I also did Spanish language accents like Cuban, Puerto Rican, Argentinean, Mexican and others. In Spanish language theater. Lol. I find the variety so enormously fun. But, it is hard to find people with an ear for the variety of languages. I think if you learn languages very very young you have a much better chance at not having a detectable foreign accent on it, as when you learn one over the age of 13 for example. Once puberty hits your 'ear' for registers and dialects atrophies. One thing I hate is going to Irish, Scottish and English movies with my husband. He can't understand many USA regional accents on the English and is completely at a loss with the European ones and I can't enjoy the movies at all. It is all about translating the accents for him. Might as well be speaking Farsi to him. He can't understand it. He thinks I can understand almost all accents because I got exposed to many languages when I was very small. My father was a linguist. I like regionalism in language it makes for interesting conversation.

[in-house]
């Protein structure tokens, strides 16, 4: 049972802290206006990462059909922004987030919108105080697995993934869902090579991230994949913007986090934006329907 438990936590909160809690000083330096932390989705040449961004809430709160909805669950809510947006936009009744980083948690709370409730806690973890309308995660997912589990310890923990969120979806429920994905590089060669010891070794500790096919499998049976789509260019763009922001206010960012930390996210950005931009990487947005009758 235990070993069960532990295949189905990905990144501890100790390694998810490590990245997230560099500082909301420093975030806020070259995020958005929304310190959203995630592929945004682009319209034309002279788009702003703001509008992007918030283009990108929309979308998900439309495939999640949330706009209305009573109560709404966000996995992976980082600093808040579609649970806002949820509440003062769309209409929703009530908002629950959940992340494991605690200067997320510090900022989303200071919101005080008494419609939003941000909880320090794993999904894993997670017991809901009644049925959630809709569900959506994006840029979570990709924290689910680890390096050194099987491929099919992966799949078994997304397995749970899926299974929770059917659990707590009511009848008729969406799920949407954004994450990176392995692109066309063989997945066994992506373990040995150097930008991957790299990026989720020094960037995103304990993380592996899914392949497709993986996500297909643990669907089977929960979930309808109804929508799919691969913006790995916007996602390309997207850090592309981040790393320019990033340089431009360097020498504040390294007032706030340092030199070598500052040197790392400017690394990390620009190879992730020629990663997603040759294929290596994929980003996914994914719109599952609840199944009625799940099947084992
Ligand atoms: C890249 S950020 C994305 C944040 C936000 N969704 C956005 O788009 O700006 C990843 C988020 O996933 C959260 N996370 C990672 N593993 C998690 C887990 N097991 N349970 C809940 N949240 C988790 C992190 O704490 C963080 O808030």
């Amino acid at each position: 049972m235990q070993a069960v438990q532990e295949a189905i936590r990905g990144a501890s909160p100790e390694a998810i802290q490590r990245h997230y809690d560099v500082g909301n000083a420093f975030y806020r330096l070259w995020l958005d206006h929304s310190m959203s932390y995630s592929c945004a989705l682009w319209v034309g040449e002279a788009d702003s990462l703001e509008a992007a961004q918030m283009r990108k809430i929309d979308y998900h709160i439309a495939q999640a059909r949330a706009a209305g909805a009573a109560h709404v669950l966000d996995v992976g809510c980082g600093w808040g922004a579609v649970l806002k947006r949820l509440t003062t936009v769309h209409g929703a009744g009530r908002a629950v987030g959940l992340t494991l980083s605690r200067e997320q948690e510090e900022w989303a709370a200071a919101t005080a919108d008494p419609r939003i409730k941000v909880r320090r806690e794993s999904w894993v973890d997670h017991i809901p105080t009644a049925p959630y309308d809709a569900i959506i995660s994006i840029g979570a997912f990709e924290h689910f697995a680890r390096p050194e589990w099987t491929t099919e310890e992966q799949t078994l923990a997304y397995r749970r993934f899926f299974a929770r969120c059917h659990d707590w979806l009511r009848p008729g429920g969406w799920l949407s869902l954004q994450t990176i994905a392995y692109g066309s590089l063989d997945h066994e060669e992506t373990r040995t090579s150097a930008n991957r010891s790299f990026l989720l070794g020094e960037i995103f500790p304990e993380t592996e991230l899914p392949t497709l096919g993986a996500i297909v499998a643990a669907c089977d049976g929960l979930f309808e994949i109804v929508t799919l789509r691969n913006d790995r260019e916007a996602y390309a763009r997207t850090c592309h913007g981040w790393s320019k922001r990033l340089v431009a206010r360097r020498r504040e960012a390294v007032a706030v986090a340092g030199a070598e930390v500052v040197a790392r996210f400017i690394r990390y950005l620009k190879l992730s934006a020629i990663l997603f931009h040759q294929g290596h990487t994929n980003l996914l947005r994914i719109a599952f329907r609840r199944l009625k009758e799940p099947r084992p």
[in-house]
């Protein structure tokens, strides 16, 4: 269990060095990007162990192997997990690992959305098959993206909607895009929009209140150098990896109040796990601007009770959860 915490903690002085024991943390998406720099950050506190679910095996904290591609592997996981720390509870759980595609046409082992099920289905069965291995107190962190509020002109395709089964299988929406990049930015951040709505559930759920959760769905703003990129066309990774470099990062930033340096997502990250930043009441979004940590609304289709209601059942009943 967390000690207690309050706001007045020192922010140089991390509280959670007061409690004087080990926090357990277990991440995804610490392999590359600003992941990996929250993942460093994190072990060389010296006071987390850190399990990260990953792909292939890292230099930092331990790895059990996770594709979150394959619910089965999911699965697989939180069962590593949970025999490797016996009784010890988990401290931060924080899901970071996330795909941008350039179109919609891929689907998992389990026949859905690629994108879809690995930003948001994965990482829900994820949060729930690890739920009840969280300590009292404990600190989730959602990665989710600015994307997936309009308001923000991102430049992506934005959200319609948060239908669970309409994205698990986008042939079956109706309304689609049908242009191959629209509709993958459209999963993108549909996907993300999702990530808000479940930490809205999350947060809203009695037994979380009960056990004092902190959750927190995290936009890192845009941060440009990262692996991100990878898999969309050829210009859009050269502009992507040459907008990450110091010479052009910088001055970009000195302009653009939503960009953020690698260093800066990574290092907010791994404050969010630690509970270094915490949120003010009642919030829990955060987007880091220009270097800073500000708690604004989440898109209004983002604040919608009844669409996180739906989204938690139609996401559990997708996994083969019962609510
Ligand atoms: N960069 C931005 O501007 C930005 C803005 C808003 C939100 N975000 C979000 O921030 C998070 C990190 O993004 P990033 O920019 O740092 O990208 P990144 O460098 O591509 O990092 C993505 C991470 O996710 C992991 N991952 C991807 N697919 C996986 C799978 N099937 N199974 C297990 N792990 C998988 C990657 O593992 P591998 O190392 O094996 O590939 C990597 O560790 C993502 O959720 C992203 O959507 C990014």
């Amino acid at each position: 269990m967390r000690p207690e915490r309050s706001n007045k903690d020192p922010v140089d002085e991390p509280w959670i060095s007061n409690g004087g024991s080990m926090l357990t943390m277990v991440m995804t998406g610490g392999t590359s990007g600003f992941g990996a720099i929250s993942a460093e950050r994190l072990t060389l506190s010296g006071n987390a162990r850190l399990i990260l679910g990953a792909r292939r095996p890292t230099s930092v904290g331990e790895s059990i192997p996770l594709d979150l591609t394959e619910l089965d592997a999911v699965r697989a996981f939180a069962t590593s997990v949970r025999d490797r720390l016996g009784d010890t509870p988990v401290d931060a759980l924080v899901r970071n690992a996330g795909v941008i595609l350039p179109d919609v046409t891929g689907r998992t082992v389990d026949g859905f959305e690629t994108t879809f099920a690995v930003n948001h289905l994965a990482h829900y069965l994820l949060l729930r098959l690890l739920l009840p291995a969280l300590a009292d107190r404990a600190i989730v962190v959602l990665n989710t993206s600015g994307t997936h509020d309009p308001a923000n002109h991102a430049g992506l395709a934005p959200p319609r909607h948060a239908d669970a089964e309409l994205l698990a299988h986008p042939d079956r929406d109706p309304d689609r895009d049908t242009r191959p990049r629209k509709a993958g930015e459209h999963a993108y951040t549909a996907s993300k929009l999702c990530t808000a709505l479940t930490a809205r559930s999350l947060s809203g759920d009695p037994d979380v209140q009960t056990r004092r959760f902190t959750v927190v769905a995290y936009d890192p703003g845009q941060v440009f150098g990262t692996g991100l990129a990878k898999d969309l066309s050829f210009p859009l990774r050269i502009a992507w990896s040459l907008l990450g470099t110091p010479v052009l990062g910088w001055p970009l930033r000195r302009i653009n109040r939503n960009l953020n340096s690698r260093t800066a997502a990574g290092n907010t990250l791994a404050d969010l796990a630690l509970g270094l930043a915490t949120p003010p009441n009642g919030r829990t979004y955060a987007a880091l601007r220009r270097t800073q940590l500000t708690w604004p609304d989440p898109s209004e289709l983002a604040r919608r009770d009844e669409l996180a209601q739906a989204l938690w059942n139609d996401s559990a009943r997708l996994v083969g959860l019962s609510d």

“I have learned that you can win the battle over the most powerful of nations, the United States, if you have the moral force behind you.” — Rubén Berríos (about his transforming experience after the sacrifices he had to make for the Navy-Vieques protests)

                    Comment


                    • #11
                      A Chilean once insisted I was mispronouncing Puerto Rico (I think he said something like "pwerto leeco" -- together with the intonation)


                      (Two can play at George Orwell quotes)